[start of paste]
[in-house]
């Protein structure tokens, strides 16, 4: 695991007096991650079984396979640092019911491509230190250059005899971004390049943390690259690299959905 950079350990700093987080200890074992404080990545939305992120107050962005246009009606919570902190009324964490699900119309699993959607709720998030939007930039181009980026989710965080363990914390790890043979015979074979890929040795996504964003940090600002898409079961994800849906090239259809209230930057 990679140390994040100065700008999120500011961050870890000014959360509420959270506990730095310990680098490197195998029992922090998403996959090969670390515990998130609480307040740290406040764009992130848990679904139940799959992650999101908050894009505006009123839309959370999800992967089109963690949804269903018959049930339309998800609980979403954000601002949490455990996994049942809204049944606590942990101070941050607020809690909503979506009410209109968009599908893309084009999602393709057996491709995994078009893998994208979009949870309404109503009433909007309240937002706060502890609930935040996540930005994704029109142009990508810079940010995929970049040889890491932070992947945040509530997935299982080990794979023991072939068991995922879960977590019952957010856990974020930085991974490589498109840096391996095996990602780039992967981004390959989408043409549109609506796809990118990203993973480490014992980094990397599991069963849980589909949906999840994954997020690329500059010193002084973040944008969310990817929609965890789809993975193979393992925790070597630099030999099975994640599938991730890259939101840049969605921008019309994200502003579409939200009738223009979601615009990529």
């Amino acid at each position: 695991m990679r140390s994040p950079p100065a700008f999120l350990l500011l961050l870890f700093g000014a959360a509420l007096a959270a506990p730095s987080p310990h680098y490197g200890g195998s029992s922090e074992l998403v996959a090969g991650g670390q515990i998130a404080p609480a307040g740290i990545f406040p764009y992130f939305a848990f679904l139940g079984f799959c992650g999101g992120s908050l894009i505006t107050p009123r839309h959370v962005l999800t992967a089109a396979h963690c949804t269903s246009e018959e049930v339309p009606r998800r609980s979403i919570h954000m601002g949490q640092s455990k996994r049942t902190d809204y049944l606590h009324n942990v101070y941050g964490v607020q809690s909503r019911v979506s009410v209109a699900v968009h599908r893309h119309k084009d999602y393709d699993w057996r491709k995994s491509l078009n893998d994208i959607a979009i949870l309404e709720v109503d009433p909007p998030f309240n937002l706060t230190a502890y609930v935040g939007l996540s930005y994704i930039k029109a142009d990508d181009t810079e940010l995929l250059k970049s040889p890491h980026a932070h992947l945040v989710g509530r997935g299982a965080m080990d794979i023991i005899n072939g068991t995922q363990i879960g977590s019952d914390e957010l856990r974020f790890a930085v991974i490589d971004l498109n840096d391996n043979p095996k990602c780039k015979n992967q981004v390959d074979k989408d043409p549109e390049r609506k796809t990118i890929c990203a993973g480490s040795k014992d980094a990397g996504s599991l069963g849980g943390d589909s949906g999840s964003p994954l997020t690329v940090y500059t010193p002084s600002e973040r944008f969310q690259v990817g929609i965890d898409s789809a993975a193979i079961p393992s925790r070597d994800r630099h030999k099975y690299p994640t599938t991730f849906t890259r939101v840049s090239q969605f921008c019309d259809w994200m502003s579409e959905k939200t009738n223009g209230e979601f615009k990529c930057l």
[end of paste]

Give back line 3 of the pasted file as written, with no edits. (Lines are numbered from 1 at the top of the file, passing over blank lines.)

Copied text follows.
């Amino acid at each position: 695991m990679r140390s994040p950079p100065a700008f999120l350990l500011l961050l870890f700093g000014a959360a509420l007096a959270a506990p730095s987080p310990h680098y490197g200890g195998s029992s922090e074992l998403v996959a090969g991650g670390q515990i998130a404080p609480a307040g740290i990545f406040p764009y992130f939305a848990f679904l139940g079984f799959c992650g999101g992120s908050l894009i505006t107050p009123r839309h959370v962005l999800t992967a089109a396979h963690c949804t269903s246009e018959e049930v339309p009606r998800r609980s979403i919570h954000m601002g949490q640092s455990k996994r049942t902190d809204y049944l606590h009324n942990v101070y941050g964490v607020q809690s909503r019911v979506s009410v209109a699900v968009h599908r893309h119309k084009d999602y393709d699993w057996r491709k995994s491509l078009n893998d994208i959607a979009i949870l309404e709720v109503d009433p909007p998030f309240n937002l706060t230190a502890y609930v935040g939007l996540s930005y994704i930039k029109a142009d990508d181009t810079e940010l995929l250059k970049s040889p890491h980026a932070h992947l945040v989710g509530r997935g299982a965080m080990d794979i023991i005899n072939g068991t995922q363990i879960g977590s019952d914390e957010l856990r974020f790890a930085v991974i490589d971004l498109n840096d391996n043979p095996k990602c780039k015979n992967q981004v390959d074979k989408d043409p549109e390049r609506k796809t990118i890929c990203a993973g480490s040795k014992d980094a990397g996504s599991l069963g849980g943390d589909s949906g999840s964003p994954l997020t690329v940090y500059t010193p002084s600002e973040r944008f969310q690259v990817g929609i965890d898409s789809a993975a193979i079961p393992s925790r070597d994800r630099h030999k099975y690299p994640t599938t991730f849906t890259r939101v840049s090239q969605f921008c019309d259809w994200m502003s579409e959905k939200t009738n223009g209230e979601f615009k990529c930057l």